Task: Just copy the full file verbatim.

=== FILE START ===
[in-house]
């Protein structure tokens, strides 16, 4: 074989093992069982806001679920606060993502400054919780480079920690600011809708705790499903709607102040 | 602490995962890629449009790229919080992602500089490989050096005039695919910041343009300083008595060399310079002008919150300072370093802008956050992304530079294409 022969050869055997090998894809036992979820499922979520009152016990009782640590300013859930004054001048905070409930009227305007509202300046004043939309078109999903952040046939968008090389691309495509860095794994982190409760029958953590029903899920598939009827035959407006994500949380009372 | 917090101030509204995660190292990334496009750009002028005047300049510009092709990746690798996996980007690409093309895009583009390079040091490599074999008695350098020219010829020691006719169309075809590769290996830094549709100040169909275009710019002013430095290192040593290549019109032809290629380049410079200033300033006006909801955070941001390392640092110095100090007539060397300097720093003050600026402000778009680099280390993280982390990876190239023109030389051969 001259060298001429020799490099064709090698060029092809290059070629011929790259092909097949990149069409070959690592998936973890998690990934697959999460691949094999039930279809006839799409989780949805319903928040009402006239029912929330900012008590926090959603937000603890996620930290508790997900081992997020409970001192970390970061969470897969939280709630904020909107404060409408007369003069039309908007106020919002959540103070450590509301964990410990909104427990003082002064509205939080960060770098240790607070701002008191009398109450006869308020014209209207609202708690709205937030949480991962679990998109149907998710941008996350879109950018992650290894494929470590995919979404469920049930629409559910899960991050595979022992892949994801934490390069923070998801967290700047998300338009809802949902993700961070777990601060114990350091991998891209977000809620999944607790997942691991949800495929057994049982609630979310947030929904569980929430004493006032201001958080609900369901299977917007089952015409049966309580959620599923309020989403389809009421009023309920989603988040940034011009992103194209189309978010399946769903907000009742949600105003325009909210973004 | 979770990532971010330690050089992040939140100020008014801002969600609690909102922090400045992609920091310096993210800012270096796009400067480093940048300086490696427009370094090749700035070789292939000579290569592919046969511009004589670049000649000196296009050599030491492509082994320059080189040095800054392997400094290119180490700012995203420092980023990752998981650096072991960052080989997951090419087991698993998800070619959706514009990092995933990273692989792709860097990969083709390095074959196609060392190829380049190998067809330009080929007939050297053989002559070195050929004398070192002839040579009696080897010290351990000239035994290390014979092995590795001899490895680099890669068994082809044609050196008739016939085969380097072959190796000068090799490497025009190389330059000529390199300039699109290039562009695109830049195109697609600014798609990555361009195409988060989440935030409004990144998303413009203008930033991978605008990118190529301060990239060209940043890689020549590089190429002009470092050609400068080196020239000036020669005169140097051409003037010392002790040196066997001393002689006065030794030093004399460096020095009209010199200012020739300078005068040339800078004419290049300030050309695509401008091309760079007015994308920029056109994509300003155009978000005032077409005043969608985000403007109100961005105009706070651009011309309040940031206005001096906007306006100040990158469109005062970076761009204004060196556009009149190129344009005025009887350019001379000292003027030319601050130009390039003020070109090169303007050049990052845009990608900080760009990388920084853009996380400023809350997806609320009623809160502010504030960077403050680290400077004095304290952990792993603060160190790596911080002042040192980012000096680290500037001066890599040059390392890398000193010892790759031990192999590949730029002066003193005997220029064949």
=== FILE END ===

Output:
[in-house]
């Protein structure tokens, strides 16, 4: 074989093992069982806001679920606060993502400054919780480079920690600011809708705790499903709607102040 | 602490995962890629449009790229919080992602500089490989050096005039695919910041343009300083008595060399310079002008919150300072370093802008956050992304530079294409 022969050869055997090998894809036992979820499922979520009152016990009782640590300013859930004054001048905070409930009227305007509202300046004043939309078109999903952040046939968008090389691309495509860095794994982190409760029958953590029903899920598939009827035959407006994500949380009372 | 917090101030509204995660190292990334496009750009002028005047300049510009092709990746690798996996980007690409093309895009583009390079040091490599074999008695350098020219010829020691006719169309075809590769290996830094549709100040169909275009710019002013430095290192040593290549019109032809290629380049410079200033300033006006909801955070941001390392640092110095100090007539060397300097720093003050600026402000778009680099280390993280982390990876190239023109030389051969 001259060298001429020799490099064709090698060029092809290059070629011929790259092909097949990149069409070959690592998936973890998690990934697959999460691949094999039930279809006839799409989780949805319903928040009402006239029912929330900012008590926090959603937000603890996620930290508790997900081992997020409970001192970390970061969470897969939280709630904020909107404060409408007369003069039309908007106020919002959540103070450590509301964990410990909104427990003082002064509205939080960060770098240790607070701002008191009398109450006869308020014209209207609202708690709205937030949480991962679990998109149907998710941008996350879109950018992650290894494929470590995919979404469920049930629409559910899960991050595979022992892949994801934490390069923070998801967290700047998300338009809802949902993700961070777990601060114990350091991998891209977000809620999944607790997942691991949800495929057994049982609630979310947030929904569980929430004493006032201001958080609900369901299977917007089952015409049966309580959620599923309020989403389809009421009023309920989603988040940034011009992103194209189309978010399946769903907000009742949600105003325009909210973004 | 979770990532971010330690050089992040939140100020008014801002969600609690909102922090400045992609920091310096993210800012270096796009400067480093940048300086490696427009370094090749700035070789292939000579290569592919046969511009004589670049000649000196296009050599030491492509082994320059080189040095800054392997400094290119180490700012995203420092980023990752998981650096072991960052080989997951090419087991698993998800070619959706514009990092995933990273692989792709860097990969083709390095074959196609060392190829380049190998067809330009080929007939050297053989002559070195050929004398070192002839040579009696080897010290351990000239035994290390014979092995590795001899490895680099890669068994082809044609050196008739016939085969380097072959190796000068090799490497025009190389330059000529390199300039699109290039562009695109830049195109697609600014798609990555361009195409988060989440935030409004990144998303413009203008930033991978605008990118190529301060990239060209940043890689020549590089190429002009470092050609400068080196020239000036020669005169140097051409003037010392002790040196066997001393002689006065030794030093004399460096020095009209010199200012020739300078005068040339800078004419290049300030050309695509401008091309760079007015994308920029056109994509300003155009978000005032077409005043969608985000403007109100961005105009706070651009011309309040940031206005001096906007306006100040990158469109005062970076761009204004060196556009009149190129344009005025009887350019001379000292003027030319601050130009390039003020070109090169303007050049990052845009990608900080760009990388920084853009996380400023809350997806609320009623809160502010504030960077403050680290400077004095304290952990792993603060160190790596911080002042040192980012000096680290500037001066890599040059390392890398000193010892790759031990192999590949730029002066003193005997220029064949």